The US Securities and Exchange Commission’s (SEC) case against Ripple and its cryptocurrency, XRP, is still ongoing. However, things are taking an unexpected turn that might be in the company’s favor. Specifically, Ripple CEO, Brad Garlinghouse, recently requested from the court to access Binance’s records, in hopes that they will show that the company acted outside of the SEC’s jurisdictions.
The SEC’s case against Ripple is still ongoing
The SEC’s case against Ripple continues to evade resolution. It started late in 2020, when the SEC, after spending years of tackling countless ICOs from 2017, finally turned its gaze towards Ripple and numerous accusations that the company’s coin is unregistered security. The SEC then came to the same conclusion, filing a lawsuit against Ripple based on the same accusation.
The move has had a major impact on Ripple and XRP alike. The company lost some highly valued partners, such as MoneyGram, while XRP lost its position as the third-largest cryptocurrency, which it claimed for years, occasionally even exceeding it to claim the second spot from Ethereum.
However, Ripple and XRP quickly found their footing in Europe and East Asia, where numerous countries confirmed that they don’t share the SEC’s view, allowing XRP to be traded, and Ripple to team up with their banks and firms.
Meanwhile, in the US, the case still remains open, although this might not be the case for long. According to Ripple CEO, Brad Garlinghouse, there might be evidence that he and the company acted outside of the SEC’s jurisdiction, and to prove this, he requested access to Binance’s documentation and records. The request was made by the legal team representing Garlinghouse under the claim that the records are relevant to the case, and unobtainable through other means.
The US Magistrate Judge Sarah Netburn granted the motion on the 3rd of August, and so now, Ripple has permission to ‘obtain international discovery’ from Binance Holdings Limited.
Ripple found a way to prove that it did not violate US securities laws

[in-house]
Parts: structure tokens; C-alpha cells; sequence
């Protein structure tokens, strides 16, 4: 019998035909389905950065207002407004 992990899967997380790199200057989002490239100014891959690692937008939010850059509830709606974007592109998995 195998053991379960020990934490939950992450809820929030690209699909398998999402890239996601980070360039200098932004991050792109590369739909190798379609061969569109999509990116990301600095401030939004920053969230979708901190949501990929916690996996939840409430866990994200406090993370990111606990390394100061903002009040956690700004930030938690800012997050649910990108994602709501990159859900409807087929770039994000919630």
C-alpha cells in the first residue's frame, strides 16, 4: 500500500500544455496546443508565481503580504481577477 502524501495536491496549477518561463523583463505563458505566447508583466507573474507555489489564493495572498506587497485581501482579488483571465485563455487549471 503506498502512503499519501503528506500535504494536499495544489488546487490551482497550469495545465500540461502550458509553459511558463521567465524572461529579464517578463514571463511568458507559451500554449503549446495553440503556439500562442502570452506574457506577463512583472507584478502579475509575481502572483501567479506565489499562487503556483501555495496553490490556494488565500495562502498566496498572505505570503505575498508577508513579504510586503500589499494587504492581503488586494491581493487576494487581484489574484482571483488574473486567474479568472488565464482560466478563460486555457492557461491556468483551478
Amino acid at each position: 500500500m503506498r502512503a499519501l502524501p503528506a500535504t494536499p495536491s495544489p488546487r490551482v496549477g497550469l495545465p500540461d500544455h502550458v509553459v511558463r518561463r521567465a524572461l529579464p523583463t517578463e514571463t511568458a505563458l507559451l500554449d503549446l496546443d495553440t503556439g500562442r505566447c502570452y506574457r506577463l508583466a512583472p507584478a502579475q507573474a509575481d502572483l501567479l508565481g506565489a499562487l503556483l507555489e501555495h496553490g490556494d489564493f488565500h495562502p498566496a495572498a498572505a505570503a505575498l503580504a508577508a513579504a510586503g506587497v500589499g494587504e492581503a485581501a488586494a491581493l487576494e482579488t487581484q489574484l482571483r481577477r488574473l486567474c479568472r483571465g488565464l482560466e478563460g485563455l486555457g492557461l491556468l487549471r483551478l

According to the lawsuit against Ripple, the SEC claims that Garlingouse sold over 357 million XRP tokens to investors all over the world by using crypto trading platforms. But, according to Ripple CEO, he is now seeking foreign discovery on the basis of his good faith belief that Binance was in possession of unique documentation and information regarding the case.
The records in question allegedly concern XRP transactions, that Garlinghouse conducted, and that may provide evidence that the CEO acted outside of the US SEC’s jurisdiction. If Binance’s documents can prove this, Garlinghouse hopes to be considered not guilty of the accusations, as Section Five of the 1933 Securities Act indicates that the illegal XRP sale would only be illegal if conducted in areas where the SEC has authority, meaning, domestic sales and securities offers.
But, if Garlinghouse can prove that his XRP sales were mostly made on overseas crypto trading platforms, then these activities are not subject to the law that the SEC has invoked, and essentially, it would be out of the regulator’s hands. Of course, Garlinghouse would still be in trouble with the regulators from the regions in which he did make the sales, provided that they shared the SEC’s view of XRP as an unregistered security, which most do not.
Earlier this year, in June, Garlinghouse and Larsen also filed a motion petitioning international authorities to request documents from a number of other foreign exchanges, such as Huobi, Bitstamp, and Upbit.
Furthermore, Garlinghouse’s fintech startup also claims that the US SEC cannot regulate XRP as a security. The reason they offered is the alleged fact that XRP is a medium of exchange, used for international and domestic transactions.
For the moment, it is unknown whether or not Ripple’s efforts will lead to the resolution of the case, or even if they will have an impact at all. A lot of it depends on the records that Binance is now obligated to provide, and the case could go either way from here.